Since politicians are fond of mouthing platitudes about how learning is essential for growth, development and prosperity, the Bertelsmann foundation decided to analyze which nations backed up those statements with action. This week, the German think tank unveiled the European Lifelong Learning Indicators (ELLI) Index, a measure of learning from cradle to grave that evaluated 23 European Union nations on everything from Internet access to participation rates in job-related training. While Denmark was thrilled with its No. 1 overall place, education-proud Germany was shocked that its 10th-place spot was just above the EU average. Greece, Bulgaria and finally Romania were consigned to the bottom of the pile, along with most of southern and eastern Europe.
The index originated at the Canadian Council on Learning in Ottawa, which has been releasing a comparable domestic survey since 2006, published annually in the “Smartest Cities in Canada” issue of Maclean’s. The statistics that form the basis of the CCL’s Composite Learning Index as well as the ELLI come from four distinct areas of education: vocational learning, formal education, personal growth and social cohesion. By evaluating data on 36 separate indicators, the Bertelsmann foundation wants Europeans to understand that “learning cannot and should not start or end in the classroom,” Ulrich Schoof, a co-writer of the report at Bertelsmann, states. “We learn on the job, during our leisure time, in the community and in our families.”
It is no surprise that the Nordic nations of Denmark, Sweden and Finland occupy three of the top four slots, largely because of their innovative education systems. The Netherlands finished in third place overall. Given that Dutch society is in the midst of a fierce debate about how to integrate a growing Muslim minority, it is not surprising that the nation did relatively poorly in the “trust in others” measure included in the social cohesion category. Still, it finished in the No. 2 spot for that category because of its extensive volunteer work, tolerance and strong social networks, Schoof explains.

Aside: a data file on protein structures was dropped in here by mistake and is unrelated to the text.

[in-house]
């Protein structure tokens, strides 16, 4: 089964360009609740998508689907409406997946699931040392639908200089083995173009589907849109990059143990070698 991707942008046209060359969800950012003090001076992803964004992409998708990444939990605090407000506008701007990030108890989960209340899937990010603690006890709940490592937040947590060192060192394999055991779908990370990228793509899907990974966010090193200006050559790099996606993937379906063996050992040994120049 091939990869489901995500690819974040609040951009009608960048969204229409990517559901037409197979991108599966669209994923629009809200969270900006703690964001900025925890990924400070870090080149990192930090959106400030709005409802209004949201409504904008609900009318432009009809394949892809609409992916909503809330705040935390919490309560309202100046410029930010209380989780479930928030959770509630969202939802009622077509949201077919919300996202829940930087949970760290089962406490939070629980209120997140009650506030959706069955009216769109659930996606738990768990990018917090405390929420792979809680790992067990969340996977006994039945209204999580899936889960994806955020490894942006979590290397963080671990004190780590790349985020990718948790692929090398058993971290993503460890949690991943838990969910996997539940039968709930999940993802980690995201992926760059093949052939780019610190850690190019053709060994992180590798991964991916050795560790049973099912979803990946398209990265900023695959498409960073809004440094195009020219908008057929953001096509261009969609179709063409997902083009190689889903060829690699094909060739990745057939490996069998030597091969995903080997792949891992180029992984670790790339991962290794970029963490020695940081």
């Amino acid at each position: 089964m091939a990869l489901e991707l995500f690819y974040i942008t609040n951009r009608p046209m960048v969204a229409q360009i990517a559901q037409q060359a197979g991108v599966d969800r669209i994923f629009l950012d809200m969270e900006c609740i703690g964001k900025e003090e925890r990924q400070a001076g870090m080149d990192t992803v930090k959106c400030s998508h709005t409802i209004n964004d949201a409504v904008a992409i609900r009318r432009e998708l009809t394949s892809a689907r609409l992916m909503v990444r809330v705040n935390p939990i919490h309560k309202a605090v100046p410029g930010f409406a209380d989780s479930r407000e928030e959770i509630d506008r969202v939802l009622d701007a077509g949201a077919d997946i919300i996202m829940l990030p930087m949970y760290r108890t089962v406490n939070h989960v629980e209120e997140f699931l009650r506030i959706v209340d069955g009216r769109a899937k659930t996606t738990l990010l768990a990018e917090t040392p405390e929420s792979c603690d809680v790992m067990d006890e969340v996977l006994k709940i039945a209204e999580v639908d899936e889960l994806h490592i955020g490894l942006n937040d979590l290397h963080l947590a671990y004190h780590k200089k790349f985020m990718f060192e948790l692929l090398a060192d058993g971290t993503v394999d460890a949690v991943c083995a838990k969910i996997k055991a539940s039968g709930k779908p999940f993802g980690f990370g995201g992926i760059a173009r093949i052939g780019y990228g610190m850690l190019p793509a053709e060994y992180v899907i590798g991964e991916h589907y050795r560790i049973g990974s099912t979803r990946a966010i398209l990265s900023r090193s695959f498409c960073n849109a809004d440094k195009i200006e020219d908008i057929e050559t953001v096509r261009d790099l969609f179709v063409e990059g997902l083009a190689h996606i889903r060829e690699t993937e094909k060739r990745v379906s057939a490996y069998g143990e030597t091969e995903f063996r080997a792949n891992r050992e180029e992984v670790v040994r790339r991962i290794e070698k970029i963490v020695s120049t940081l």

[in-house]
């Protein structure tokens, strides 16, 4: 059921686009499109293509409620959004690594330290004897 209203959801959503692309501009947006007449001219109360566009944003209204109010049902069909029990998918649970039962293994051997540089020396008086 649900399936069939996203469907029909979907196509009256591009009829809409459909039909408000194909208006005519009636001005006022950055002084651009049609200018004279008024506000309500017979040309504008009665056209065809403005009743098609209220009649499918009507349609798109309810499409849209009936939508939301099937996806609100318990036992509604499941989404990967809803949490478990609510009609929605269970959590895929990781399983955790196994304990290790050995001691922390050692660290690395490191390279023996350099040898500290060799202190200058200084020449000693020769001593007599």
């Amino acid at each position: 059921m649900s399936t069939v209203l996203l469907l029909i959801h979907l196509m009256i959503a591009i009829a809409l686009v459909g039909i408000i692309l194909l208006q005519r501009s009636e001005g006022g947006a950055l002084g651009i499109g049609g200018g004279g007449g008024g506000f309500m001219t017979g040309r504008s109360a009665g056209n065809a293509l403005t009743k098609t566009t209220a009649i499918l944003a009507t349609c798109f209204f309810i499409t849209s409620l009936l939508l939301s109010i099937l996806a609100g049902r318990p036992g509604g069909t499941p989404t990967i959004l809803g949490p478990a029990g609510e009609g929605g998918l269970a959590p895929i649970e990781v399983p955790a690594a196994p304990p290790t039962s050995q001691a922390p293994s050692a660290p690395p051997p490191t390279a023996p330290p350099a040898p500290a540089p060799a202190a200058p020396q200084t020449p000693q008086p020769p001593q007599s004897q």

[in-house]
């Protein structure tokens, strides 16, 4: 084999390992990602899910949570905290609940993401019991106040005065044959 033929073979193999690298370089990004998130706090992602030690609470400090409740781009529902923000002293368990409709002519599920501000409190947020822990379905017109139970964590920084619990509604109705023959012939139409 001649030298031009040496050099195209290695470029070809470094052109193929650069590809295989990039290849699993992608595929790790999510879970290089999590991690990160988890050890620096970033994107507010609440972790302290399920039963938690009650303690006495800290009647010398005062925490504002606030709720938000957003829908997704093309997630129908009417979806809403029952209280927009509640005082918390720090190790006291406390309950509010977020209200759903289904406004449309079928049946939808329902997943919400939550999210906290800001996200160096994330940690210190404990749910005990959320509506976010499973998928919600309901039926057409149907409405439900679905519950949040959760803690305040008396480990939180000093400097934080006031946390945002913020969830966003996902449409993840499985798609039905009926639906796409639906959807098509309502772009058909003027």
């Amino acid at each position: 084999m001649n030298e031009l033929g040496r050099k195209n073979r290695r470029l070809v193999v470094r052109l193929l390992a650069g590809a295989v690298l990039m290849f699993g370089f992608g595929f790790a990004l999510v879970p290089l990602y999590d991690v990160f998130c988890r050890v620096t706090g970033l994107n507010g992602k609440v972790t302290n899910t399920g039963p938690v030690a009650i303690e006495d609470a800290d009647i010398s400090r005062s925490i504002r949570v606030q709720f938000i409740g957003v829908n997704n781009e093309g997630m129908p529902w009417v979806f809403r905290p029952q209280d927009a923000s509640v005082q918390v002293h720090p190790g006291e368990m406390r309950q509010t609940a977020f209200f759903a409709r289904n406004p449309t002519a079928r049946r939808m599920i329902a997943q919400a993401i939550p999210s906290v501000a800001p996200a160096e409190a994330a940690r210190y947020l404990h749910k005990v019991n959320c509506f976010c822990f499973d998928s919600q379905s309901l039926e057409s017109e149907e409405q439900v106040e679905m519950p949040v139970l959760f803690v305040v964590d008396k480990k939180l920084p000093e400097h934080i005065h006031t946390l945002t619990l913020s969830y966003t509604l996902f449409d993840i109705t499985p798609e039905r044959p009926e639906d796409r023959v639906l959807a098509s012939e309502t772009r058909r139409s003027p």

Interestingly, the survey also compared the ELLI results to corruption, global competitiveness and access to health care, and reported that in every case the countries high in the ELLI did well on those indicators as well, while the ELLI’s bottom dwellers—such as Greece—were equally abysmal on the other scales. The report bluntly assessed the impact of those low scores: “The effects of corruption can cripple economic development while accessibility of health services can literally make the difference between life and death. Recent economic events prove that the institutions and policies that enable a country’s competitiveness are not merely facilitators of productivity, but are also the mechanisms preventing social and economic collapse.”
Ironically, while the ELLI was launched to fanfare in Europe, the original Canadian index is in jeopardy. In March, Ottawa cut all of its funding to the fledgling organization, eliminating 90 per cent of its budget. Unless a generous donor comes forward, the original learning index might be expelled from Canada.